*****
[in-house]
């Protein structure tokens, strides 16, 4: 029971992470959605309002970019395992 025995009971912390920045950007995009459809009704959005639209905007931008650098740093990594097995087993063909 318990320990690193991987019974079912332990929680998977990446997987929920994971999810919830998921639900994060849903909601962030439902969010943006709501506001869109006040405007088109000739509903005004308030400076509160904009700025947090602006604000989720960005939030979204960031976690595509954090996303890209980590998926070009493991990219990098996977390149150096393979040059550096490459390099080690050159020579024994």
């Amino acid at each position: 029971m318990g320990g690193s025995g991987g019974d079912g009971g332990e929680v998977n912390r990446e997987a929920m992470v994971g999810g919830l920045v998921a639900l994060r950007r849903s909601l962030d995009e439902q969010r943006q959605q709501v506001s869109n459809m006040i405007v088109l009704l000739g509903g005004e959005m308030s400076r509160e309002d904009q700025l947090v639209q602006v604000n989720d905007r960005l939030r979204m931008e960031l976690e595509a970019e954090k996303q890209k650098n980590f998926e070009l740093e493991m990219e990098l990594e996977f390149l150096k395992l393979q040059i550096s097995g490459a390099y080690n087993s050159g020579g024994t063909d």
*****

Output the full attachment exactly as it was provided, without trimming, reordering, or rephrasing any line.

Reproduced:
[in-house]
């Protein structure tokens, strides 16, 4: 029971992470959605309002970019395992 025995009971912390920045950007995009459809009704959005639209905007931008650098740093990594097995087993063909 318990320990690193991987019974079912332990929680998977990446997987929920994971999810919830998921639900994060849903909601962030439902969010943006709501506001869109006040405007088109000739509903005004308030400076509160904009700025947090602006604000989720960005939030979204960031976690595509954090996303890209980590998926070009493991990219990098996977390149150096393979040059550096490459390099080690050159020579024994």
């Amino acid at each position: 029971m318990g320990g690193s025995g991987g019974d079912g009971g332990e929680v998977n912390r990446e997987a929920m992470v994971g999810g919830l920045v998921a639900l994060r950007r849903s909601l962030d995009e439902q969010r943006q959605q709501v506001s869109n459809m006040i405007v088109l009704l000739g509903g005004e959005m308030s400076r509160e309002d904009q700025l947090v639209q602006v604000n989720d905007r960005l939030r979204m931008e960031l976690e595509a970019e954090k996303q890209k650098n980590f998926e070009l740093e493991m990219e990098l990594e996977f390149l150096k395992l393979q040059i550096s097995g490459a390099y080690n087993s050159g020579g024994t063909d």